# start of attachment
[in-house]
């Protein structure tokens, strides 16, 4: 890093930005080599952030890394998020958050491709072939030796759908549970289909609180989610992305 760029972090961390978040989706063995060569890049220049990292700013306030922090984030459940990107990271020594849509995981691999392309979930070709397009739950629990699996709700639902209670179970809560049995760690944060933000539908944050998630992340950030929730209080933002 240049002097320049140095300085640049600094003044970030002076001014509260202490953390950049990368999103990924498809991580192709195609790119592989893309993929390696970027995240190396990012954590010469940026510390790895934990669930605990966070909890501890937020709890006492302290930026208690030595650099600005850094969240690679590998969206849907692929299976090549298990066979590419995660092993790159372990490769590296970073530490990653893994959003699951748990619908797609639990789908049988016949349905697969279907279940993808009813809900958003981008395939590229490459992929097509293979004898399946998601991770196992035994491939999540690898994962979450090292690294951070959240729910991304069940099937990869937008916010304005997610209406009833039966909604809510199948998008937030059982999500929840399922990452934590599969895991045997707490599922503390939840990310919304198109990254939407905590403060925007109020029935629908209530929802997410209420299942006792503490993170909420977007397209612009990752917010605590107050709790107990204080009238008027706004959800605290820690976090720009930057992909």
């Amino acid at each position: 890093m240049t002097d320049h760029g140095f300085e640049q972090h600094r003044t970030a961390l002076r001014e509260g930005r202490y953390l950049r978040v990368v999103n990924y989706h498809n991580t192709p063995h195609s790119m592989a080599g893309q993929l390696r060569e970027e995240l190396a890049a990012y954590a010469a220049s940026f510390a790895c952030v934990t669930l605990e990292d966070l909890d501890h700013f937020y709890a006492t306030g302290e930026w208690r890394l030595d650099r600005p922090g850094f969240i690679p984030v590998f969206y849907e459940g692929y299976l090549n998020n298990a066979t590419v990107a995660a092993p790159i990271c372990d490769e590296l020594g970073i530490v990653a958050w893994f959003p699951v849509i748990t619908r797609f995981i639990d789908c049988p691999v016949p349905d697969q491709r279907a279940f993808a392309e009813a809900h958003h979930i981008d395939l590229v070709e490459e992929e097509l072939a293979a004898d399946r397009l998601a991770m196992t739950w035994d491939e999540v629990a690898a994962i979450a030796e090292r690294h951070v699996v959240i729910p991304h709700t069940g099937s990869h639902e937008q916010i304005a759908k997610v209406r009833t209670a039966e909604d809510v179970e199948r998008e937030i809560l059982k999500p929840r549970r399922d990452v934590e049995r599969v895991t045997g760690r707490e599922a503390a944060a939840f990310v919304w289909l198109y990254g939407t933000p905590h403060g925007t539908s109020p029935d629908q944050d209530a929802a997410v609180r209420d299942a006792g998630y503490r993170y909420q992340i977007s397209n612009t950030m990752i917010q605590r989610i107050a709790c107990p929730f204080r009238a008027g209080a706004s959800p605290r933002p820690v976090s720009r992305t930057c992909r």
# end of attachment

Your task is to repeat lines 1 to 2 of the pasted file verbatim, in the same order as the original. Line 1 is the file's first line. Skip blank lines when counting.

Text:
[in-house]
């Protein structure tokens, strides 16, 4: 890093930005080599952030890394998020958050491709072939030796759908549970289909609180989610992305 760029972090961390978040989706063995060569890049220049990292700013306030922090984030459940990107990271020594849509995981691999392309979930070709397009739950629990699996709700639902209670179970809560049995760690944060933000539908944050998630992340950030929730209080933002 240049002097320049140095300085640049600094003044970030002076001014509260202490953390950049990368999103990924498809991580192709195609790119592989893309993929390696970027995240190396990012954590010469940026510390790895934990669930605990966070909890501890937020709890006492302290930026208690030595650099600005850094969240690679590998969206849907692929299976090549298990066979590419995660092993790159372990490769590296970073530490990653893994959003699951748990619908797609639990789908049988016949349905697969279907279940993808009813809900958003981008395939590229490459992929097509293979004898399946998601991770196992035994491939999540690898994962979450090292690294951070959240729910991304069940099937990869937008916010304005997610209406009833039966909604809510199948998008937030059982999500929840399922990452934590599969895991045997707490599922503390939840990310919304198109990254939407905590403060925007109020029935629908209530929802997410209420299942006792503490993170909420977007397209612009990752917010605590107050709790107990204080009238008027706004959800605290820690976090720009930057992909």